In 1874 Tokyo was still in the process of becoming the capital of Meiji Japan, a modern metropolis that would showcase the country’s transformation. Thus, the publication, all in the same year, of multiple works centered on its urban spaces comes as no surprise, among them hanjôki (“accounts of prosperity”) being particularly remarkable.
The talk will focus on three of these: Hattori Busho’s Tôkyô shin hanjôki (“A New Record of Flourishing Tokyo”), Takamizawa Shigeru’s Tôkyô kaika hanjôshi (“Chronicles of Tokyo Prosperity in the Era of Civilisation”) and Hagiwara Otohiko’s work by the same title. It will pay special attention to Takamizawa, who referred to his most important predecessors while introducing the topics that this kind of text was expected to treat. In order to assess both the impact of Edo precedents on the hanjôki genre and that of these early-Meiji examples on later urban writings, a series of questions will be central to the discussion. What were the themes Takamizawa felt compelled to include in his work? Did the hanjôki ever become an established canon? What kind of “prosperity” did their authors envision, and what relation did it bear with public narratives of urban development?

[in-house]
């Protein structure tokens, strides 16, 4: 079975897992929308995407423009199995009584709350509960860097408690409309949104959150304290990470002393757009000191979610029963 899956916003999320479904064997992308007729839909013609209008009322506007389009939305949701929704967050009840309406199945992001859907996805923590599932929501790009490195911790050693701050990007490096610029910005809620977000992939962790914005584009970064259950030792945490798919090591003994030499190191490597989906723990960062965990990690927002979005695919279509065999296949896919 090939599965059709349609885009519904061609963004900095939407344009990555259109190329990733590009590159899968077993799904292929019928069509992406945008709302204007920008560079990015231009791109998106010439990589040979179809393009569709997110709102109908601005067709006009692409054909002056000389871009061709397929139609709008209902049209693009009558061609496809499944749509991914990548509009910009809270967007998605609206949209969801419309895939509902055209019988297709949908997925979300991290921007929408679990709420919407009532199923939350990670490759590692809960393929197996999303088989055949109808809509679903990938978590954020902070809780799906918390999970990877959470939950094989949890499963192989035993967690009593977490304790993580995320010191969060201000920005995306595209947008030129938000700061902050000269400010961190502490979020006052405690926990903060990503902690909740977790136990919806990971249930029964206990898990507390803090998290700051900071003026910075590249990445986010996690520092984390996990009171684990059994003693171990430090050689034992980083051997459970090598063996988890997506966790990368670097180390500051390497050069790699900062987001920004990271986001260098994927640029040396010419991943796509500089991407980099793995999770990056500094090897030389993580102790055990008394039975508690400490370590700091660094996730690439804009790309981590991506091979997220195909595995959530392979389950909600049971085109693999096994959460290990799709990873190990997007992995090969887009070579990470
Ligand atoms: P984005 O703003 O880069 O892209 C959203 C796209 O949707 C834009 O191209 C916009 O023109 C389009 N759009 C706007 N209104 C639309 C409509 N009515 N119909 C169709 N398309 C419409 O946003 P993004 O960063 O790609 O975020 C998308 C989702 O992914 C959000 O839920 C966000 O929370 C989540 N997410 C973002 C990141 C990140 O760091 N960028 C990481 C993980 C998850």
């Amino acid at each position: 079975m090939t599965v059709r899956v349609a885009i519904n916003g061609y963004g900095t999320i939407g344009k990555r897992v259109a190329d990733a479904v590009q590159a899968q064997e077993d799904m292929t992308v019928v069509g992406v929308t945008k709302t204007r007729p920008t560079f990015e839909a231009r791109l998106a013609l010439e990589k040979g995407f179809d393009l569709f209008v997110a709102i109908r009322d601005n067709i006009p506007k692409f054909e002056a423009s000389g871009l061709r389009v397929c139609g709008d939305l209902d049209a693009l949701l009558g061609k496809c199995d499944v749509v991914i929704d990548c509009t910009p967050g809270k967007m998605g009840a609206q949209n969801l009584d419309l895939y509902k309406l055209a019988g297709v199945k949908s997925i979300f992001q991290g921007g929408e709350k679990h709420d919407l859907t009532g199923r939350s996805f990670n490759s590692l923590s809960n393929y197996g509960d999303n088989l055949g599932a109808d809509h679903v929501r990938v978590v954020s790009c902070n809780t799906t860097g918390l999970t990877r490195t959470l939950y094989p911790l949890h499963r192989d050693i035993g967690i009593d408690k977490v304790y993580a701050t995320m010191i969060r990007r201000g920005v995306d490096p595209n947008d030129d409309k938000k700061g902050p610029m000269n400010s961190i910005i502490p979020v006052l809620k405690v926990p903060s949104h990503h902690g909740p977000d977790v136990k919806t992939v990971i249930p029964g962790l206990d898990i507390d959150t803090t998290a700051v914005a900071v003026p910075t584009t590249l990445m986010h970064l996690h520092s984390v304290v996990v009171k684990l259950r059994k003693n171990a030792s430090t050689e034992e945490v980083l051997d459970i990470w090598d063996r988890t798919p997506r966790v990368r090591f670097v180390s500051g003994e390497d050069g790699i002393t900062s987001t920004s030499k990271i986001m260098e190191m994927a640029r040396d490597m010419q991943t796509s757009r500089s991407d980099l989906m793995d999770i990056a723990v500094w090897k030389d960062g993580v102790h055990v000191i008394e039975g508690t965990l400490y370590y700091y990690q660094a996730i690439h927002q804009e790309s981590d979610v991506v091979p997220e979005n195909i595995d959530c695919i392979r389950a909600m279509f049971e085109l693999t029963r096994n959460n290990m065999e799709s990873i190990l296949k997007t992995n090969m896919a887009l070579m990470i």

Gala Maria Follaco is Assistant Professor of Japanese Studies at the University of Naples “L’Orientale”. She has translated the works of several Japanese writers, such as Yoshimoto Banana, Matsumoto Seicho, Yoshida Shuichi, Tanizaki Jun’ichiro, Hara Tamiki, Kawabata Yasunari, and, most recently, Higuchi Ichiyo (2016). Her book, A Sense of the City. Modes of Urban Representation in the Works of Nagai Kafu (2017), discusses Nagai Kafu’s literary construction of urban spatialities from the late 1890s to the late 1930s.